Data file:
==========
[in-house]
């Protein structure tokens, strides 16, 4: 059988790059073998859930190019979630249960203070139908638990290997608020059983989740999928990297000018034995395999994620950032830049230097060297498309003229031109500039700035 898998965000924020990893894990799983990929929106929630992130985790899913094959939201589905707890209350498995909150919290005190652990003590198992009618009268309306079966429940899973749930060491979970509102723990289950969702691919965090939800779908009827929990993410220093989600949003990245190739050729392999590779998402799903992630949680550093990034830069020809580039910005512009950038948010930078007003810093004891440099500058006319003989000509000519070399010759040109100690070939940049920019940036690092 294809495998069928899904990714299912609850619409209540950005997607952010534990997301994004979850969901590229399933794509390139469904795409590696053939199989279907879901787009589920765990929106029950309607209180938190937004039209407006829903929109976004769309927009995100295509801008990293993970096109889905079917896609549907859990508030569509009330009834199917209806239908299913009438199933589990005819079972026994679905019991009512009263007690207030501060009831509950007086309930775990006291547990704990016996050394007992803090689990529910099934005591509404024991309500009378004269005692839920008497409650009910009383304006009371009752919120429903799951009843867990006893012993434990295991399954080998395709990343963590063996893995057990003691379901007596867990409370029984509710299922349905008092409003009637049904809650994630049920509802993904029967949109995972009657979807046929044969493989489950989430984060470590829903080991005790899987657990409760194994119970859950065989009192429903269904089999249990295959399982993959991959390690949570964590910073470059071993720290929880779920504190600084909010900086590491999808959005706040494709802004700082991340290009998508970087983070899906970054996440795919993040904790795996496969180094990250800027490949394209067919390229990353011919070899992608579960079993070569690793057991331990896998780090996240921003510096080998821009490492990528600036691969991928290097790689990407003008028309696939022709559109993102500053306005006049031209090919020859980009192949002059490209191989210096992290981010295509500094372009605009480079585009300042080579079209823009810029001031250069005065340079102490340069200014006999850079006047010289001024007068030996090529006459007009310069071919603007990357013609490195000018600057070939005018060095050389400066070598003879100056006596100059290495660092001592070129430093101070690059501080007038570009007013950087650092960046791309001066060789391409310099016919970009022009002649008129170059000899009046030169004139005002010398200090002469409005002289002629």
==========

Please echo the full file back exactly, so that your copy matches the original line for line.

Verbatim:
[in-house]
């Protein structure tokens, strides 16, 4: 059988790059073998859930190019979630249960203070139908638990290997608020059983989740999928990297000018034995395999994620950032830049230097060297498309003229031109500039700035 898998965000924020990893894990799983990929929106929630992130985790899913094959939201589905707890209350498995909150919290005190652990003590198992009618009268309306079966429940899973749930060491979970509102723990289950969702691919965090939800779908009827929990993410220093989600949003990245190739050729392999590779998402799903992630949680550093990034830069020809580039910005512009950038948010930078007003810093004891440099500058006319003989000509000519070399010759040109100690070939940049920019940036690092 294809495998069928899904990714299912609850619409209540950005997607952010534990997301994004979850969901590229399933794509390139469904795409590696053939199989279907879901787009589920765990929106029950309607209180938190937004039209407006829903929109976004769309927009995100295509801008990293993970096109889905079917896609549907859990508030569509009330009834199917209806239908299913009438199933589990005819079972026994679905019991009512009263007690207030501060009831509950007086309930775990006291547990704990016996050394007992803090689990529910099934005591509404024991309500009378004269005692839920008497409650009910009383304006009371009752919120429903799951009843867990006893012993434990295991399954080998395709990343963590063996893995057990003691379901007596867990409370029984509710299922349905008092409003009637049904809650994630049920509802993904029967949109995972009657979807046929044969493989489950989430984060470590829903080991005790899987657990409760194994119970859950065989009192429903269904089999249990295959399982993959991959390690949570964590910073470059071993720290929880779920504190600084909010900086590491999808959005706040494709802004700082991340290009998508970087983070899906970054996440795919993040904790795996496969180094990250800027490949394209067919390229990353011919070899992608579960079993070569690793057991331990896998780090996240921003510096080998821009490492990528600036691969991928290097790689990407003008028309696939022709559109993102500053306005006049031209090919020859980009192949002059490209191989210096992290981010295509500094372009605009480079585009300042080579079209823009810029001031250069005065340079102490340069200014006999850079006047010289001024007068030996090529006459007009310069071919603007990357013609490195000018600057070939005018060095050389400066070598003879100056006596100059290495660092001592070129430093101070690059501080007038570009007013950087650092960046791309001066060789391409310099016919970009022009002649008129170059000899009046030169004139005002010398200090002469409005002289002629």